As assembly of the giant steel arch is going on in front of AFAS Stadion, we're all eagerly awaiting the big lift. According to club information, it should come by early November.
We're already a month into the assembly of AFAS Stadion's main roof truss. Because the stadium has no roof as of now, the recent European clash against Viktoria Plzen had to be carried out in early afternoon rather than evening. This will remain the case until very late into 2020, unless AZ Alkmaar decide to go forward with temporary system. Permission for temporary lighting was granted in mid-August by local authorities.
The 630-ton mega truss (we previously wrote it could weigh up to 2,400 tons but that number is likely the total weight of steel roof structure used) should be assembled in October, before being lifted into place by special crawler cranes. According to AZ Alkmaar's brief reply via Twitter, the process should be complete in early November.
Meanwhile, on remaining three sides of the stadium additional foundations are now being laid for the new cantilever roof pillars. Ironically, AFAS Stadion had already had foundations created for future expansion when it opened in 2006. Now some of them had to be removed to allow laying the new foundations.
Increasing capacity already?
As we wrote before, expansion of AFAS Stadion is possible and the club wish to make use of the situation to make some progress in this matter. While technically it's not a complex issue, legally it is. Until AZ provide additional parking spaces or reach a more favourable agreement with the city, admitting more people than the current capacity is out of question.
Journalist Brian Wijker has recently reminded AZ that the club should help fans visualise how the stadium would change, based on declarations from club officials, led by director Robert Eenhoorn. As Eenhoorn stated before in an interview, the corners will be partially covered. These corners are infamous for allowing the wind to enter the stadium with great speed. But to date no details from the club were revealed.
It remains unclear whether capacity will go up by (partially) covering the corners. However, increasing capacity would fit well in AZ’s longer-term intention to boost the stadium by a maximum of 5,000 seats. For now, elevating the roof and aligning the upper tier should account for between 2,500 and 3,000 additional seats.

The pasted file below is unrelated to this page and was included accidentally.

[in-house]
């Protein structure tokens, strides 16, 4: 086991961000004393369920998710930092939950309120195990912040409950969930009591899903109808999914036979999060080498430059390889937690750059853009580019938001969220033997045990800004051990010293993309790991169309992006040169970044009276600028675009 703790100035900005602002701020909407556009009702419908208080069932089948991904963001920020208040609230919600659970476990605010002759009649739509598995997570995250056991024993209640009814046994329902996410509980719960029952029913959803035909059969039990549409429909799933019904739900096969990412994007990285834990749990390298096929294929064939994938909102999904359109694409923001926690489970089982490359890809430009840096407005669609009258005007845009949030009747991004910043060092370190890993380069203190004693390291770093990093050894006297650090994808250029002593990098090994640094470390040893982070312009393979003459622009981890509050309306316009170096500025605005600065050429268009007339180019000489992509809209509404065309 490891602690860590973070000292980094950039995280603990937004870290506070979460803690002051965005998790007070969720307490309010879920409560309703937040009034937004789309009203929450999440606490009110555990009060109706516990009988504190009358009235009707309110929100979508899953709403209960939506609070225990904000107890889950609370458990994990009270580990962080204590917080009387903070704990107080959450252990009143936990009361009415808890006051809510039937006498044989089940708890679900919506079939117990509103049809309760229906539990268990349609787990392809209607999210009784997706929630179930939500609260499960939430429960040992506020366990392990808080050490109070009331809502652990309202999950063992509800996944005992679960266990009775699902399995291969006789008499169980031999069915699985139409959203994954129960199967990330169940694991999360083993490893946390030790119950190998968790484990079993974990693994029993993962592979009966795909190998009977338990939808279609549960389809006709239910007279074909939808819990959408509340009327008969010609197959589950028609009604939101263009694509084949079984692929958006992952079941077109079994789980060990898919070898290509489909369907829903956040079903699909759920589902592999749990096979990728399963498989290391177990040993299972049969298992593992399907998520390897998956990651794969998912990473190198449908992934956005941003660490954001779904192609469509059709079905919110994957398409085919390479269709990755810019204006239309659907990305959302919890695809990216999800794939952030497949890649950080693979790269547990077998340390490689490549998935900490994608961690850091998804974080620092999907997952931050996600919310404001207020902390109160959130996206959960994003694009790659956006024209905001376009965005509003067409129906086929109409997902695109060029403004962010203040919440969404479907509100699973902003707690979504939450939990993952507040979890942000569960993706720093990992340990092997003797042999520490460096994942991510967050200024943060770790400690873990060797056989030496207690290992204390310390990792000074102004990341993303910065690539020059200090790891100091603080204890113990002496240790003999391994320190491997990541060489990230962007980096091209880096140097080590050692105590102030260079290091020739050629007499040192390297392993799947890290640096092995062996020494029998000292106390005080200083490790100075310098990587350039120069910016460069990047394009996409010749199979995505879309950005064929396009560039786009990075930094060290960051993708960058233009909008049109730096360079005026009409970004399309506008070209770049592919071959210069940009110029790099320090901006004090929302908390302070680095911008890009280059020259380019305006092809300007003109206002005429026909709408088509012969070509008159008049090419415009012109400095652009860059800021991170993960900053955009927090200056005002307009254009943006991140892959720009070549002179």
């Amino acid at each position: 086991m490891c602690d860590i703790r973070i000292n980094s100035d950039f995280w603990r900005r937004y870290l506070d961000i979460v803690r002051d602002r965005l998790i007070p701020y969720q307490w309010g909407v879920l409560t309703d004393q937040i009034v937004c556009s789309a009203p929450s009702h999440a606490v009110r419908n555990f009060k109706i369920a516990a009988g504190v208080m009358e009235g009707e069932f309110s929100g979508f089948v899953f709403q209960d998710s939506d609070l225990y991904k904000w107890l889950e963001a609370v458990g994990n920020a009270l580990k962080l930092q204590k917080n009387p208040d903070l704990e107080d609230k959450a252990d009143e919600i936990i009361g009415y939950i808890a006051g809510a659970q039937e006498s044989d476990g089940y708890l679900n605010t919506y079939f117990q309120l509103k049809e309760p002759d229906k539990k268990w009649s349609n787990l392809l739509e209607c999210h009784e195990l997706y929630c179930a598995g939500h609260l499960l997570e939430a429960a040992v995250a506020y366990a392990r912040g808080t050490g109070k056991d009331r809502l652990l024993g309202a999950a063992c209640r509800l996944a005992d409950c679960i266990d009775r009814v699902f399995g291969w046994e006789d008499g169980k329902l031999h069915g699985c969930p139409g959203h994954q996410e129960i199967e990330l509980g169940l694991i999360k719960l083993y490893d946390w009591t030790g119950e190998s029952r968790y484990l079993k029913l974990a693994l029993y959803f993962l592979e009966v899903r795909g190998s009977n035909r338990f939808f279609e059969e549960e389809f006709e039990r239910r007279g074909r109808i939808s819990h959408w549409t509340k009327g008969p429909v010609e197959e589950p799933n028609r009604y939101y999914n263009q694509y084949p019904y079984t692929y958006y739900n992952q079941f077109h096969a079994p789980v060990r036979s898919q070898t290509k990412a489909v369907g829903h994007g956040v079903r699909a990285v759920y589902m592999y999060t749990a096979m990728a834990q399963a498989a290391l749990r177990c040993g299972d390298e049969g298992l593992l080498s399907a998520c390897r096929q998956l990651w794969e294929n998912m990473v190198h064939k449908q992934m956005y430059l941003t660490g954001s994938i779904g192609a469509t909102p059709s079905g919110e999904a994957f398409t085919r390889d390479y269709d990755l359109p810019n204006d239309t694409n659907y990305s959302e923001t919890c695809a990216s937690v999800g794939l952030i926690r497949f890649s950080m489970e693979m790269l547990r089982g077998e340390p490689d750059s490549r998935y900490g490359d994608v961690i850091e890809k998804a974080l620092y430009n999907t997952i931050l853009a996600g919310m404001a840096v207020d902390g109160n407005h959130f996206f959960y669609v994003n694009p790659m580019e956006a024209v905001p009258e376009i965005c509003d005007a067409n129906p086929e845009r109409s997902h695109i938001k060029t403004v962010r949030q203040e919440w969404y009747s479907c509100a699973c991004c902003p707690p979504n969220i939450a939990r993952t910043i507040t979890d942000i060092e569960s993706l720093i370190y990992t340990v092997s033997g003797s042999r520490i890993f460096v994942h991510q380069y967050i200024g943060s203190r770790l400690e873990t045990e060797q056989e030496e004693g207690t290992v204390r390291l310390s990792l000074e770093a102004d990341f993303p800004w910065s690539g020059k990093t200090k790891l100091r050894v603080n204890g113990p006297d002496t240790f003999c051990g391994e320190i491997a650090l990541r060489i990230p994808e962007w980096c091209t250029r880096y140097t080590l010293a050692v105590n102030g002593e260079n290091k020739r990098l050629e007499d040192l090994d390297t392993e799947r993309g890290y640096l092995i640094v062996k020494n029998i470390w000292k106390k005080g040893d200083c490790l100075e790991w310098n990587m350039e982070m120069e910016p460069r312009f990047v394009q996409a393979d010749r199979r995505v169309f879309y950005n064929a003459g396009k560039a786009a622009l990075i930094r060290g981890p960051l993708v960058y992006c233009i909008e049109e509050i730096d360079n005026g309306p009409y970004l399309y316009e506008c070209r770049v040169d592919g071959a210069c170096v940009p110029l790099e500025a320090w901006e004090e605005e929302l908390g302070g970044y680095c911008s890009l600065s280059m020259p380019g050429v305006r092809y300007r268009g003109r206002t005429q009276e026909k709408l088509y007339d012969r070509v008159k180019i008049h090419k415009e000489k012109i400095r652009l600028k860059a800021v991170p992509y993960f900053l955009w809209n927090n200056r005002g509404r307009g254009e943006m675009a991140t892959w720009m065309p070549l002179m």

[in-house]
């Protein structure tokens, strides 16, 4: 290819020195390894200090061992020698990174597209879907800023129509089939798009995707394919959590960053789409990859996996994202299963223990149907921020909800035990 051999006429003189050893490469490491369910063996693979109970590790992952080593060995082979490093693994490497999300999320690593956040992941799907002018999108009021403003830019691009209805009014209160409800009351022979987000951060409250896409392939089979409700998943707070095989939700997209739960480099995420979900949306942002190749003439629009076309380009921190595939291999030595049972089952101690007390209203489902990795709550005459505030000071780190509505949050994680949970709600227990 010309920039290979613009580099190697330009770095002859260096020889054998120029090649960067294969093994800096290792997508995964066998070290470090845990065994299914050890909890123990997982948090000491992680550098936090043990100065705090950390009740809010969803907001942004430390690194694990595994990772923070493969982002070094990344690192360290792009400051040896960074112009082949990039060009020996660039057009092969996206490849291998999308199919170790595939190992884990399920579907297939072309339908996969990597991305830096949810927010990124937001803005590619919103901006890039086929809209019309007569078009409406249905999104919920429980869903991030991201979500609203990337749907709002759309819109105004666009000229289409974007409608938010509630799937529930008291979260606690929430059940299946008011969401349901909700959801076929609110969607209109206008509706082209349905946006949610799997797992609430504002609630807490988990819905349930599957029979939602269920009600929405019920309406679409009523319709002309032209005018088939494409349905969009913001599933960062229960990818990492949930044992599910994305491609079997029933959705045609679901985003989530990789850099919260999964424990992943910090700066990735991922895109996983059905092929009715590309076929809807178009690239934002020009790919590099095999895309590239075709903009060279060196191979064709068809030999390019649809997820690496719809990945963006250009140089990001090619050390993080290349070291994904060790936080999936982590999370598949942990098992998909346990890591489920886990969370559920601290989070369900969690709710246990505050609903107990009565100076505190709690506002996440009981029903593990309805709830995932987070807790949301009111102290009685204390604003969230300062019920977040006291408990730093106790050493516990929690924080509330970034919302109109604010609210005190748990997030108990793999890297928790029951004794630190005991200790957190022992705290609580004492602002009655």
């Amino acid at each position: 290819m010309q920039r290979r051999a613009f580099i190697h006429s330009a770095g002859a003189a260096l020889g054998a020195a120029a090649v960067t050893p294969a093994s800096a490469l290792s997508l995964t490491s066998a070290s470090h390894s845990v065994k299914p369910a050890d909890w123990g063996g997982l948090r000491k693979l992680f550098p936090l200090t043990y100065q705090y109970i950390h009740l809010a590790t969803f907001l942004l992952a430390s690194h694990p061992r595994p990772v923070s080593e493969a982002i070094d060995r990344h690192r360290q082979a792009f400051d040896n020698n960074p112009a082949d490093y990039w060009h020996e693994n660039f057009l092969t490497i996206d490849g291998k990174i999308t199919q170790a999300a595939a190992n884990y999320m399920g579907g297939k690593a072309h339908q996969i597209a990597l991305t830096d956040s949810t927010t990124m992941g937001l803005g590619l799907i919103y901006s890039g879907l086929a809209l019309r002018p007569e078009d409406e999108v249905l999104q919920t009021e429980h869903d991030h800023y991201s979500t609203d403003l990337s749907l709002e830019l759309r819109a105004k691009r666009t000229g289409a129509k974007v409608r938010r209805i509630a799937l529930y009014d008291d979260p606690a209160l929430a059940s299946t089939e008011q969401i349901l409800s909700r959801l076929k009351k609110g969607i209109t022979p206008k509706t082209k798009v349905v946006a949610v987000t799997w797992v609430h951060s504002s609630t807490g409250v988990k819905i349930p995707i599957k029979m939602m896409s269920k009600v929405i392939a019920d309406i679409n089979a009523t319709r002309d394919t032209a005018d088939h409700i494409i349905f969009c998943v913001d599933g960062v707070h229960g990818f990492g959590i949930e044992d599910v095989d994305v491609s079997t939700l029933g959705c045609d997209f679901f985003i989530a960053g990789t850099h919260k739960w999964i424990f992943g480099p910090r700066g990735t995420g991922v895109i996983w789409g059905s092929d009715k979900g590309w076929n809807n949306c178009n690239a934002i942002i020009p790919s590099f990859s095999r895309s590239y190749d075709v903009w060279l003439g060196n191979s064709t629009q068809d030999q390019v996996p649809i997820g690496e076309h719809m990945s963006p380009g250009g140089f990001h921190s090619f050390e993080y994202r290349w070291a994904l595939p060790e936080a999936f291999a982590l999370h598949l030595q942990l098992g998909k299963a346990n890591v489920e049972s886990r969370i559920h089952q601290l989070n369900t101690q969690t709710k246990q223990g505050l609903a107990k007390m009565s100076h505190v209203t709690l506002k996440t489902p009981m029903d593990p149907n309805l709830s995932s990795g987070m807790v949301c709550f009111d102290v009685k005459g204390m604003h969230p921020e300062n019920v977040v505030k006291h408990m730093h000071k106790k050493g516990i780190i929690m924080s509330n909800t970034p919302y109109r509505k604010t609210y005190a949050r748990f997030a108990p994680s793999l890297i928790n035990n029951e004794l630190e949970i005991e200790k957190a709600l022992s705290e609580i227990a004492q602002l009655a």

A clue from Kingspan?
Further changes would require removing the current moat, through which fans are entering the stands. How could that be achieved? Only by providing a new, different way for fans to access/egress the stadium. This could happen by adding a new, elevated public concourse and vomitories within the stand.
Surprisingly, we may have been given an idea of the solution's shape by Kingspan, subcontractor for the translucent parts of the new roof. Kingspan will provide roughly 2,700 m2 of transparent Light + Air polycarbonate in order to ensure proper sunlight access. The inner edge would be transparent (10 meters in the west and 4 meters across three other stands).
To illustrate the project, Kingspan has used the above image. While not necessarily perfectly up to date, it not only shows the stadium with its new canopy but also with new crowd circulation. The added concourse would be entirely covered from the elements, provide additional space for concession and merchandise kiosks and allow access roughly at half the height of existing stands. This way enough room is created at field level to add up to 5 new rows of seating.
As is visible, the bottom part of the tier has been fully aligned with the middle of the main stand to the left. In addition, extra parabolic-shaped stands have been added in front of the tier with most rows in the middle, and less on the sides.
In the Netherlands, we can see this same configutation in De Kuip (seen below), which 1994 redesign included the so-called ”parterre stands” on four sides of the pitch. Maybe it is not a coincidence the Kuip was redisigned by the same architectural bureau as the one in charge of the AFAS Stadion: Zwart and Jansma.
Fot: G-Tinnetje (cc: by-sa)